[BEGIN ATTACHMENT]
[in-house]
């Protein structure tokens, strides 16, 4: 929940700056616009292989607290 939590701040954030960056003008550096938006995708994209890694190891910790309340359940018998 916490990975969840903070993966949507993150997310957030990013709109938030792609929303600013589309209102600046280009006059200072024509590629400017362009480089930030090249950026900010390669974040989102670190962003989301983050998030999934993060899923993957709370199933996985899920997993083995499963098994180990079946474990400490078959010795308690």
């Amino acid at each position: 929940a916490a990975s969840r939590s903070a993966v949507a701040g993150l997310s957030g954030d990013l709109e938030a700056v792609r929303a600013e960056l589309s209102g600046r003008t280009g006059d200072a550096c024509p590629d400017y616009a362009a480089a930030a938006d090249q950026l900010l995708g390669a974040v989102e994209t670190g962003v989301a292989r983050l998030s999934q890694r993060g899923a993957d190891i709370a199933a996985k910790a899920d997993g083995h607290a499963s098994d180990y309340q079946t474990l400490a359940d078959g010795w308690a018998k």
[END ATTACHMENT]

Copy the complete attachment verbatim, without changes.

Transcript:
[in-house]
């Protein structure tokens, strides 16, 4: 929940700056616009292989607290 939590701040954030960056003008550096938006995708994209890694190891910790309340359940018998 916490990975969840903070993966949507993150997310957030990013709109938030792609929303600013589309209102600046280009006059200072024509590629400017362009480089930030090249950026900010390669974040989102670190962003989301983050998030999934993060899923993957709370199933996985899920997993083995499963098994180990079946474990400490078959010795308690």
């Amino acid at each position: 929940a916490a990975s969840r939590s903070a993966v949507a701040g993150l997310s957030g954030d990013l709109e938030a700056v792609r929303a600013e960056l589309s209102g600046r003008t280009g006059d200072a550096c024509p590629d400017y616009a362009a480089a930030a938006d090249q950026l900010l995708g390669a974040v989102e994209t670190g962003v989301a292989r983050l998030s999934q890694r993060g899923a993957d190891i709370a199933a996985k910790a899920d997993g083995h607290a499963s098994d180990y309340q079946t474990l400490a359940d078959g010795w308690a018998k």